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About the UW Transitional Care Program

The University of Wisconsin Transitional Care program's goal is to assist patients coping with multiple conditions to successfully transition from University of Wisconsin Hospital back to their home. The program is designed to assure open, accurate communication and collaboration between the patient and all involved health care providers.

 

After meeting the patient and family in the hospital, one of the specially trained Registered Nurses will call the patient 24-48 hours after discharge and then maintain contact throughout the next 30 days. The patient's primary care provider is kept informed of the progress every step of the way.

 

The UW Transitional Care program is modeled after Madison physician and researcher Dr. Amy Kind's Coordinated Transitions of Care (C-TraC) program. As part of the program, the Transitional Care RN meets the patient and family shortly before the patient leaves the hospital. During this visit, discharge instructions are reviewed, and a discharge plan of care is developed with the patient and family. The plan includes three "red flags," which are signs or symptoms to be watched for at home. Also during this visit, a telephone call with the patient is scheduled to occur within the next 24-48 hours. At this time, the nurse reviews medications with the patient and discusses any concerns or questions. The RN will stay in contact with the patient and family over the next 30 days.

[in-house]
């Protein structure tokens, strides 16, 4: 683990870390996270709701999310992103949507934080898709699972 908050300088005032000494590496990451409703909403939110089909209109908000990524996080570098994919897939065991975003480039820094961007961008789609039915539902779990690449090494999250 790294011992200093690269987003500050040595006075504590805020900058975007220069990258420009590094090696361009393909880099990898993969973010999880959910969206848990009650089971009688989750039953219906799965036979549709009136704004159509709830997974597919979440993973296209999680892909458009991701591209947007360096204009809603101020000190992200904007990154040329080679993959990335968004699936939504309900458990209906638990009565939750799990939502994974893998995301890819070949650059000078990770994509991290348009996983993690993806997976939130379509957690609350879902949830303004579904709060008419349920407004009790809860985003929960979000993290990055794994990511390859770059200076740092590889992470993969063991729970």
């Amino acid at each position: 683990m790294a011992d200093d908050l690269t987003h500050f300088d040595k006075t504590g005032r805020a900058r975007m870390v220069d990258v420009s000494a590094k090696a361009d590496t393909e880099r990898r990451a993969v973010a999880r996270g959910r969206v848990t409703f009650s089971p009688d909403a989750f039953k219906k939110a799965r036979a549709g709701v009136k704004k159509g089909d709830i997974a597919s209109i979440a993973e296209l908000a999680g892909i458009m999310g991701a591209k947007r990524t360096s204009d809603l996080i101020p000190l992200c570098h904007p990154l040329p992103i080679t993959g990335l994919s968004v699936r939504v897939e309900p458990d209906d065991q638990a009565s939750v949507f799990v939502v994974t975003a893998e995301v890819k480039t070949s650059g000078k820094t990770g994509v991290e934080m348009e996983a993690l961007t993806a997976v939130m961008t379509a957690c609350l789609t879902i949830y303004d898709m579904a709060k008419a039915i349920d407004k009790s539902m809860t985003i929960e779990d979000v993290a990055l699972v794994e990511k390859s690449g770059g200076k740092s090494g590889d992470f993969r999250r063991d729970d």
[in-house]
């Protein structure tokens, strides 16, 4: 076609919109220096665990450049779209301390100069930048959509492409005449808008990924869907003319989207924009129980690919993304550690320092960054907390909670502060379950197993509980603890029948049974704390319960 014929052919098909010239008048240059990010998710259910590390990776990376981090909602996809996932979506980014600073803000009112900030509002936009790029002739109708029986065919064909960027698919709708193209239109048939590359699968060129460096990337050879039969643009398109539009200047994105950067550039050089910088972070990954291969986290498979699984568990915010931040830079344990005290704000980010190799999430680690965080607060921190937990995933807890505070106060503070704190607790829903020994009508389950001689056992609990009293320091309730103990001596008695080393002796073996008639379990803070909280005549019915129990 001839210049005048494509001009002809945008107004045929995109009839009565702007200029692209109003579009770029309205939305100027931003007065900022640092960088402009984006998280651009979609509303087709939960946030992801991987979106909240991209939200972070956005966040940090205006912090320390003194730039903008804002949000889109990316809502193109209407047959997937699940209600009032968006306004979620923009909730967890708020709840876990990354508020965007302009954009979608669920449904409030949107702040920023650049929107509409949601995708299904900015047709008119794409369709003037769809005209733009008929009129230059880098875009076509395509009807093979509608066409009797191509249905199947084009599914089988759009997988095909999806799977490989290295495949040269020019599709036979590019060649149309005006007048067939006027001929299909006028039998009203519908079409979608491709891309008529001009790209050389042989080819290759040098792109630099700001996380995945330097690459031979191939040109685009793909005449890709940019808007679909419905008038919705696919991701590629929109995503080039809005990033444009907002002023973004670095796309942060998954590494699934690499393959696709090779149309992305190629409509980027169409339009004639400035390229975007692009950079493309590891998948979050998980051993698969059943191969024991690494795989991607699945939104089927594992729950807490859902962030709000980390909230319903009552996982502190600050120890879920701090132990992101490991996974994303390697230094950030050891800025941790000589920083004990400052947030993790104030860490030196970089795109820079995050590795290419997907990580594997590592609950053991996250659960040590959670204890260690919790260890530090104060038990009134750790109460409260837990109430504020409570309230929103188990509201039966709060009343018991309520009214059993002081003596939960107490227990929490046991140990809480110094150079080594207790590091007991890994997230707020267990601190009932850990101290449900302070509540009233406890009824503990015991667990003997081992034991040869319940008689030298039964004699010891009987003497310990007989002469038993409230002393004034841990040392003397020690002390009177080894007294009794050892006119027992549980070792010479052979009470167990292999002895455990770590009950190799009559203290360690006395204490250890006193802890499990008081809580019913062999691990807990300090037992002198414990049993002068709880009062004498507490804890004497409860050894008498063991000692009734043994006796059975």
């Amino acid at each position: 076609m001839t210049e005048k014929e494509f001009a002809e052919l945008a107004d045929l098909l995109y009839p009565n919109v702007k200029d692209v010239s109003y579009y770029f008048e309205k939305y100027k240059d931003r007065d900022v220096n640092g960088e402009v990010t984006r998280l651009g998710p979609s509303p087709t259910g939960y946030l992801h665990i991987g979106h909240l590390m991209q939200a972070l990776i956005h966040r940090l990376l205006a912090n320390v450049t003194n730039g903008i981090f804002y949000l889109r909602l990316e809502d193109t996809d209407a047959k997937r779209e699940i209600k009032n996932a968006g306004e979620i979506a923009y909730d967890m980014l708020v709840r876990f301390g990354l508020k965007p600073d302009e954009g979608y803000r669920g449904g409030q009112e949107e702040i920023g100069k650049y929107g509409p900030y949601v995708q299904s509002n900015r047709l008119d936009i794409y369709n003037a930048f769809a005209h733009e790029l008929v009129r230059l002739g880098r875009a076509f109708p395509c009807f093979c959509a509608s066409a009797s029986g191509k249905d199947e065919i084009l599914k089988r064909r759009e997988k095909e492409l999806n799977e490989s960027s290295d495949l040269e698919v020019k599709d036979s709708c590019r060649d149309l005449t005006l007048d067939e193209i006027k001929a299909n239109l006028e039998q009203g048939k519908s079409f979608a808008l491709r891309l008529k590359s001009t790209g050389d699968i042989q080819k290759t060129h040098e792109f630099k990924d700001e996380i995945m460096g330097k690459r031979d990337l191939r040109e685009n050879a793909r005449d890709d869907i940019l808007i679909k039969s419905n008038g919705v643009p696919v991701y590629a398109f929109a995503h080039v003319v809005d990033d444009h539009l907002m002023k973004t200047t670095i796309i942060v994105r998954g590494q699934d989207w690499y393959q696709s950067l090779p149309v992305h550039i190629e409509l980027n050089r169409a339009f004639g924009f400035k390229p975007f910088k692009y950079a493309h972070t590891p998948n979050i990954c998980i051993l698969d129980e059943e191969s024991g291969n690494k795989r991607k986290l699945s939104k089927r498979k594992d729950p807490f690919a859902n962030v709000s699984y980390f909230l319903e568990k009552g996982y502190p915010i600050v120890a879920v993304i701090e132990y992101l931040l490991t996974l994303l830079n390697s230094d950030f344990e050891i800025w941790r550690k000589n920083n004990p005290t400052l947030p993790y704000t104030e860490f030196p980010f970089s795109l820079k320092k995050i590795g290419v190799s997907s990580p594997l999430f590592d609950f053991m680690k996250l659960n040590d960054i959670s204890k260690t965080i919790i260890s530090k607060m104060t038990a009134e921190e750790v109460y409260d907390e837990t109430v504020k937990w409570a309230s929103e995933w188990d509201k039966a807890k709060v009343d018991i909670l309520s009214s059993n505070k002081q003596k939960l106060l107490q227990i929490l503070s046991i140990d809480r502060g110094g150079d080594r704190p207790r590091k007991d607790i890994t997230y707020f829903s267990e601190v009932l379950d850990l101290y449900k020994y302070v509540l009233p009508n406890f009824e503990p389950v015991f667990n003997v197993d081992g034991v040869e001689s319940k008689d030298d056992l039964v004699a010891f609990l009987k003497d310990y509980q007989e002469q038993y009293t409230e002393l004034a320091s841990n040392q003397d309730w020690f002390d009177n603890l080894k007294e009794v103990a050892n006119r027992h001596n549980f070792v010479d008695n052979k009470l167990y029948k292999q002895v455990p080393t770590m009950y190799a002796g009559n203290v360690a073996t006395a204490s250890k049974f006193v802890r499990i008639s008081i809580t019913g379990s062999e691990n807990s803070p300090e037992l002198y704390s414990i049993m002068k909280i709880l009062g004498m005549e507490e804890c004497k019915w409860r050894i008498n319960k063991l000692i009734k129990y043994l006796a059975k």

Patients who have a more complicated recovery plan may also receive a home visit from a Transitional Care Nurse Practitioner. At this home visit, the Nurse Practitioner will perform a physical exam, review medications, and answer any questions the patient may have. All findings are communicated to the patient's primary care provider so that the patient's care remains coordinated between all involved.


Depending on the needs of the patient, the Transitional Care staff may suggest additional home support, arrange for additional telephone calls or suggest other community resources to help.

 

"I have been able to witness firsthand the benefits that Transitional Care provides for vulnerable elderly patients as they discharge from the hospital," says Medical Director Elizabeth Chapman, MD, "including the promotion of safety, empowerment of patients in disease self-management, prevention of readmissions, and – most importantly – improvement in patient satisfaction."

 

The Benefits of Transitional Care

  • Allows patients to better understand and follow discharge instructions
  • Helps patients obtain a better understanding of their medications and how to manage them
  • Assists patients in communicating with their primary care providers about concerns or changes in condition

Transitional Care supports ACO (pdf)